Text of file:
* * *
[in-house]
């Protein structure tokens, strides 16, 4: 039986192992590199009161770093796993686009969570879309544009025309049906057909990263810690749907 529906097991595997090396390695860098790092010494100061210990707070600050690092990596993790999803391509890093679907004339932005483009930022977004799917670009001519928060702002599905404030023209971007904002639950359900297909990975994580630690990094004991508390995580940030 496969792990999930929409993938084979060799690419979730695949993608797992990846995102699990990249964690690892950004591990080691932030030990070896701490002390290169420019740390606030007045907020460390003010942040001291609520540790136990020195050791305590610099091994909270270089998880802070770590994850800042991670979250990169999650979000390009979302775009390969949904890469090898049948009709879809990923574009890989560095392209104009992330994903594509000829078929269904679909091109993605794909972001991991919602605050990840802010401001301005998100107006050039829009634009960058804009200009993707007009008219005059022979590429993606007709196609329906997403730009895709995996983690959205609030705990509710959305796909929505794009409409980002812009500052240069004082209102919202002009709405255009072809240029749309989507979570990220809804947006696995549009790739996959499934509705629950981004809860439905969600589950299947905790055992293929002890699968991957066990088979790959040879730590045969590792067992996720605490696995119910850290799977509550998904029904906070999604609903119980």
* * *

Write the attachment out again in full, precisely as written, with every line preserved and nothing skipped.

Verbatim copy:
[in-house]
């Protein structure tokens, strides 16, 4: 039986192992590199009161770093796993686009969570879309544009025309049906057909990263810690749907 529906097991595997090396390695860098790092010494100061210990707070600050690092990596993790999803391509890093679907004339932005483009930022977004799917670009001519928060702002599905404030023209971007904002639950359900297909990975994580630690990094004991508390995580940030 496969792990999930929409993938084979060799690419979730695949993608797992990846995102699990990249964690690892950004591990080691932030030990070896701490002390290169420019740390606030007045907020460390003010942040001291609520540790136990020195050791305590610099091994909270270089998880802070770590994850800042991670979250990169999650979000390009979302775009390969949904890469090898049948009709879809990923574009890989560095392209104009992330994903594509000829078929269904679909091109993605794909972001991991919602605050990840802010401001301005998100107006050039829009634009960058804009200009993707007009008219005059022979590429993606007709196609329906997403730009895709995996983690959205609030705990509710959305796909929505794009409409980002812009500052240069004082209102919202002009709405255009072809240029749309989507979570990220809804947006696995549009790739996959499934509705629950981004809860439905969600589950299947905790055992293929002890699968991957066990088979790959040879730590045969590792067992996720605490696995119910850290799977509550998904029904906070999604609903119980």